Retro pay, or retroactive pay, is the compensation an employer owes an employee due to a payment shortfall during the previous pay period.

Retro pay compensates for the discrepancy between the wages an employee is entitled to and the actual amount they receive. Retro pay rectifies payroll errors such as overlooked raises or miscalculations in overtime pay.

Employers often add retroactive pay to an employee's paycheck because a raise occurred during a pay cycle or because they made an accounting error. 

Examples of retroactive pay

Retro pay is necessary when the previous pay period did not reflect compensation changes. Some examples of global compensation changes requiring retro pay include the following:

  • Pay raises. An employer promises a pay raise, but the employee receives the incorrect amount.
  • Overtime. An employee worked overtime hours, but their employer miscalculates the overtime pay.
  • Commissions. The employer did not pay an employee’s commissions due to a late-paying client delaying available funds. 
  • Bonuses. The employer underpaid an employee bonus. 
  • Payroll processing errors. A payroll or accounting error occurs when processing payroll, resulting in miscalculated earnings. 
  • Shift differentials. An employer fails to pay the promised increased rate for hours worked outside an employee’s regular shift.

Employees can pursue retro pay and take their employer to court for claims, including discrimination, retaliation, breach of contract, and minimum wage or overtime violations.  

Retroactive pay vs. back pay

Retro pay compensates for employee payment shortfalls, while back pay makes up for a pay period where an employee receives no compensation at all.

Retro pay is when an employer underpays an employee for work already performed and must pay the difference between what they paid and what they should have paid. For example, if an employer miscalculates the overtime rate and underpays an employee for their overtime hours, they owe retro pay.

Back pay is unpaid compensation an employer owes an employee, such as unpaid wages, missed hours, unpaid overtime pay, and missed commissions. For instance, if an employee does not receive a paycheck for a pay period in which they worked, the employer owes them back pay.

It's important to note that some jurisdictions may not distinguish between back pay and retro pay. Depending on the country and company, the term retroactive pay may describe the process of any type of employee reimbursement, including back pay.

Is retroactive pay taxable?

Retroactive pay is considered wages, so employees must pay taxes on retro pay just like they would on other income. Employers must apply all applicable payroll tax withholdings, such as social security and federal and local income taxes, to an employee’s retroactive payments.

Is retro pay taxed higher?

Payments from retroactive pay are subject to the same payroll taxes as an employee’s regular wages. Before paying employees their retro payment, be sure to withhold the appropriate payroll taxes as you would from the employee’s regular wages.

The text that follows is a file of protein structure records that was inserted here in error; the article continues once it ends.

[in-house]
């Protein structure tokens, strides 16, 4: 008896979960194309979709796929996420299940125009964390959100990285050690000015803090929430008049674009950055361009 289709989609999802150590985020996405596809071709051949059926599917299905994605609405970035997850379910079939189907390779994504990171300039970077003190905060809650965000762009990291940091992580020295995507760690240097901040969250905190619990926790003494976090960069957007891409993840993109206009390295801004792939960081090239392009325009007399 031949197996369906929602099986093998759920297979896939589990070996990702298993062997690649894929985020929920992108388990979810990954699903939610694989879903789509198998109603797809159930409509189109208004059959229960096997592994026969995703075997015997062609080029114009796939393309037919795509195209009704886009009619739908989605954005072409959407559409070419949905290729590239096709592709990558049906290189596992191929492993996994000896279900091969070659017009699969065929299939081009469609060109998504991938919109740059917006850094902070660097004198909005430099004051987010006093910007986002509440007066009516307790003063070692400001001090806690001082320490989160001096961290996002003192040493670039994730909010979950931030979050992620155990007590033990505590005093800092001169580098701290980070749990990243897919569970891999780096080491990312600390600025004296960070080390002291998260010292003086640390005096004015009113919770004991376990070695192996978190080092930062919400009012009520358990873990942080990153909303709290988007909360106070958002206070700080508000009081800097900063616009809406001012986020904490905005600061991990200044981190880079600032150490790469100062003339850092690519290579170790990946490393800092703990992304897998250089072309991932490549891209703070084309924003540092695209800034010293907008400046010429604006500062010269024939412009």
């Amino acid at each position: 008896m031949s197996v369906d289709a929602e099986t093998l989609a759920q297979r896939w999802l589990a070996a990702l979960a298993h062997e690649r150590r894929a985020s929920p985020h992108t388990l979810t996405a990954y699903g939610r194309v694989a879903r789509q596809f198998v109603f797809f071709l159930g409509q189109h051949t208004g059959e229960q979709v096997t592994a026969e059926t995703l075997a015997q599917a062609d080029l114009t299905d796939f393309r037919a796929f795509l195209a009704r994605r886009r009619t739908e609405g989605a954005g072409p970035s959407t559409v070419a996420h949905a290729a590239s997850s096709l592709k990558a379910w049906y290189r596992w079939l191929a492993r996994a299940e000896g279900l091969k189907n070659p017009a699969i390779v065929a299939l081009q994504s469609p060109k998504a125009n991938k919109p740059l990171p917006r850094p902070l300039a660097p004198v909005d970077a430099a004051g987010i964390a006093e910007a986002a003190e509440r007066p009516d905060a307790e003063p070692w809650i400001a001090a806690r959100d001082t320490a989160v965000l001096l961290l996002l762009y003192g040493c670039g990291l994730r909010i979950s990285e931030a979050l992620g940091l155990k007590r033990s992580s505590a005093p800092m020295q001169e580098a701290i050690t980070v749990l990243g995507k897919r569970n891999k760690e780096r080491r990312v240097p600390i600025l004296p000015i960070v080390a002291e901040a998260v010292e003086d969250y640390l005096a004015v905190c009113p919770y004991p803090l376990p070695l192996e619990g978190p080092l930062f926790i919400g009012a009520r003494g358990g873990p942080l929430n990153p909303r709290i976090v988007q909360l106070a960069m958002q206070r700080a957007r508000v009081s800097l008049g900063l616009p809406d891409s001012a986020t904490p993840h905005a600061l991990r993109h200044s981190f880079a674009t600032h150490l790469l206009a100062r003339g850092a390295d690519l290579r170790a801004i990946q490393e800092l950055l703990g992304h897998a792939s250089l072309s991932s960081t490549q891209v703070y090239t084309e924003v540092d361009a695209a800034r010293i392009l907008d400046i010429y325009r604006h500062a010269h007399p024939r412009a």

In the U.S., the IRS considers retroactive pay as supplemental pay or compensation an employee receives outside their regular salary. To withhold federal income tax from supplemental pay, the employer must either withhold a flat-rate tax of 22% or add the retro payment amount to the employee's normal wages for the following payroll period.

If the employer adds the retro payment to the next paycheck along with the employee’s regular wages, they would withhold federal income taxes from the combined amount just as with normal payroll rather than a flat rate of 22%.

Read more: How to Pay International Employees

How to calculate retro pay

To calculate retro pay, follow these steps:

  • Determine the origin of the payment error and how many pay periods were affected
  • Consider the employee’s compensation type, such as hourly or salaried, and whether they qualify for overtime pay 
  • Subtract the amount the employee received from the amount that should have been paid to determine the total retroactive pay
  • Withhold the appropriate taxes from the retro pay before issuing it to the employee 

How to issue retro pay to employees

Employers must issue retroactive pay to employees to correct payroll errors. Employers should communicate with the employee, quickly correct the error, adjust the employee's next paycheck, and ensure global payroll compliance with local labor laws in different international markets.

Generally, the retro pay is included in the next pay period as miscellaneous income and listed on the employee’s payslip. Alternatively, employers can issue the retro pay as a separate check.

Consider working with an international payroll outsourcing partner to accurately and compliantly pay foreign employees, no matter their location.

Disclaimer: This information does not, and is not intended to, constitute legal or tax advice and is for general informational purposes only. You should contact your attorney or tax advisor to obtain legal and/or tax advice with respect to your particular situation. Only your individual attorney or tax advisor can provide assurances that this information—and your interpretation of it—is applicable or appropriate to your specific situation. All liability with respect to actions taken or not taken based on this information is hereby expressly disclaimed. All content is provided "as is," and Velocity Global makes no representations or warranties concerning this information.

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